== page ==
• There Alcibiades met the satrap Tissaphernes in 411 B.C., and thence succeeded in getting the Phoenician fleet, intended to co-operate with Sparta, sent back home.

  • They, however, reserved certain rights, and their insistence on these led to fierce and sanguinary feuds between the burghers and the margraves Albert Achilles and Frederick and Albert Alcibiades of Bayreuth.

  • Distrusting tradition, he took a few of the finest dialogues as his standard, and from internal evidence denounced as spurious not only those which are generally admitted to be so (Epinomis, Minos, Theages, Arastae, Clitophon, Hipparchus, Eryxias, Letters and Definitions), but also the Meno, Euthydemus, Charmides, Lysis, Laches, First and Second Alcibiades, Hippias Major and Minor, Ion, Euthyphro, Apology, Crito, and even (against Aristotle's explicit assertion) The Laws.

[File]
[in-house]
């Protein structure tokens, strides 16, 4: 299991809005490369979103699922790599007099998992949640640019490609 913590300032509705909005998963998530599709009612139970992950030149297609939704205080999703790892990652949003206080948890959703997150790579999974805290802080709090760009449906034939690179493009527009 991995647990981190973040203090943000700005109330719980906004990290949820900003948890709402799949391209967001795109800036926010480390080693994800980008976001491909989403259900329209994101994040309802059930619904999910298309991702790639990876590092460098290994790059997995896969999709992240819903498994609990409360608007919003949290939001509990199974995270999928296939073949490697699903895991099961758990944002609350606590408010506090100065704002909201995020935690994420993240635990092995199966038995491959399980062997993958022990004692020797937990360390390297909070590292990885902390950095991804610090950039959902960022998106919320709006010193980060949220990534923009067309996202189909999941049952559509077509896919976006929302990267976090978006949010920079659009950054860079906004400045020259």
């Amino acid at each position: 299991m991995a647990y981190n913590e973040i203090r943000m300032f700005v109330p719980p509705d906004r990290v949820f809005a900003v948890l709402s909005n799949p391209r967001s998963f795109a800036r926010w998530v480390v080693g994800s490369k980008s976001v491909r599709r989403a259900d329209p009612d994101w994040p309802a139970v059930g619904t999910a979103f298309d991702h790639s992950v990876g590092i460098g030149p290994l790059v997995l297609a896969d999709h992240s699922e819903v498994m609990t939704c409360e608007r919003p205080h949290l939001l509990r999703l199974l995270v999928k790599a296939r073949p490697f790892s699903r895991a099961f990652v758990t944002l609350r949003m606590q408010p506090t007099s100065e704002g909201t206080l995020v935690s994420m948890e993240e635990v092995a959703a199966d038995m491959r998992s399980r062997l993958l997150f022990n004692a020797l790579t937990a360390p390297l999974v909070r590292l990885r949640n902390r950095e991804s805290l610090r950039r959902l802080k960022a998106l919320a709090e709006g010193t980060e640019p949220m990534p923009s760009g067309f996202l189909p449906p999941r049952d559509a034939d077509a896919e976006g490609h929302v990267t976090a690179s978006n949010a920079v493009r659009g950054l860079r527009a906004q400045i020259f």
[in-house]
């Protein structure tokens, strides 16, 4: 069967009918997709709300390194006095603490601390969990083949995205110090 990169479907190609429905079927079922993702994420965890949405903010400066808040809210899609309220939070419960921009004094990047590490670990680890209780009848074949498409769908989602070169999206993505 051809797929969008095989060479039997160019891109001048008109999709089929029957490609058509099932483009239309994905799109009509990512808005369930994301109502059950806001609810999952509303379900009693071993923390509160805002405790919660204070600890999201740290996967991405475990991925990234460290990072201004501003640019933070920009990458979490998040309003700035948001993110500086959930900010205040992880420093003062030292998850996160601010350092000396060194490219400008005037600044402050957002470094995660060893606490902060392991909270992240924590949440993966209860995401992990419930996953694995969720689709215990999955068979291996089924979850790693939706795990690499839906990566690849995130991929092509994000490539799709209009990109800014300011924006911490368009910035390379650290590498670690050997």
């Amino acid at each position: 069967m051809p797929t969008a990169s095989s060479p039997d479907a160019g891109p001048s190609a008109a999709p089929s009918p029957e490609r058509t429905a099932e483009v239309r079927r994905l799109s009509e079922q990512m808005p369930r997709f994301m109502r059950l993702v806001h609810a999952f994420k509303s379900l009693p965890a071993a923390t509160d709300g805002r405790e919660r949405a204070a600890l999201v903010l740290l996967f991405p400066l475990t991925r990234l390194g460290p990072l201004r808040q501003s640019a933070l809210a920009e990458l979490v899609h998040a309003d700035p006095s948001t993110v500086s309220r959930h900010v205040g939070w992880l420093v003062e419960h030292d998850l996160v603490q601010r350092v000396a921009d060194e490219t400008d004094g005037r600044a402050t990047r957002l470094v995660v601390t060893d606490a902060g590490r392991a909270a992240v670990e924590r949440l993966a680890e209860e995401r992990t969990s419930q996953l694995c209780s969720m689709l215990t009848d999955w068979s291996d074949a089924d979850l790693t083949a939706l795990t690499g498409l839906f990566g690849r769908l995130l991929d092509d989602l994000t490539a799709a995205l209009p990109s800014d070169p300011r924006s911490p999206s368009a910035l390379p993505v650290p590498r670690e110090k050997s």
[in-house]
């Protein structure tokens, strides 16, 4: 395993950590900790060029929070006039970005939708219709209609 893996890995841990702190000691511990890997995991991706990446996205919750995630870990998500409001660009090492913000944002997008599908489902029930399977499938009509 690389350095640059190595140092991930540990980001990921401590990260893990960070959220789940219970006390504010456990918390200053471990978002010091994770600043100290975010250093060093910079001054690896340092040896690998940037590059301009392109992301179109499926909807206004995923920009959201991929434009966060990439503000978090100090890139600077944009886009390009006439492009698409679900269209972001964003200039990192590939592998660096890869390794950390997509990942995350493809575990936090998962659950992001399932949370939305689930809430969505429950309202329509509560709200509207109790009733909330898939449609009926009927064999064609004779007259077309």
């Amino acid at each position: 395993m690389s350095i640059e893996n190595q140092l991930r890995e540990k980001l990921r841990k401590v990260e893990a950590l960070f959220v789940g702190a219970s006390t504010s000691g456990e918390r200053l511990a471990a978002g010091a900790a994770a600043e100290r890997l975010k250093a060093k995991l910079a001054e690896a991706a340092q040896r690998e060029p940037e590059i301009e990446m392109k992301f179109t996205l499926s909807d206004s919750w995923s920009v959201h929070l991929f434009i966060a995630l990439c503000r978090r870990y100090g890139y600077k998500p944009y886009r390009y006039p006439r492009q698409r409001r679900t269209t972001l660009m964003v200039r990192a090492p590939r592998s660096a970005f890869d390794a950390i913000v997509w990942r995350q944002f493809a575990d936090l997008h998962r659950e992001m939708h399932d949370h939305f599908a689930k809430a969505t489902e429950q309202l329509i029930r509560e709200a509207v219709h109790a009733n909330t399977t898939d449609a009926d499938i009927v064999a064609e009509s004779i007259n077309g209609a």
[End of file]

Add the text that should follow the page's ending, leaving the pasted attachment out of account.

• and Eupolia, and younger stepbrother of Agis II., whom he succeeded about 401 B.C. Agis had, indeed, a son Leotychides, but he was set aside as illegitimate, current rumour representing him as the son of Alcibiades.

  • These are known as the Helxaites or Elchasaites, for they accepted as a revelation the "book of Elchasai," and one Alcibiades of Apamea undertook a mission to Rome about 220 to propagate its teaching.

  • Ioo), but the book was probably quite new in Alcibiades' time.

  • Hastening from southern Germany the elector drove Maurice from the land, took his ally, Albert Alcibiades, prince of Bayreuth, prisoner at Rochlitz, and overran ducal Saxony.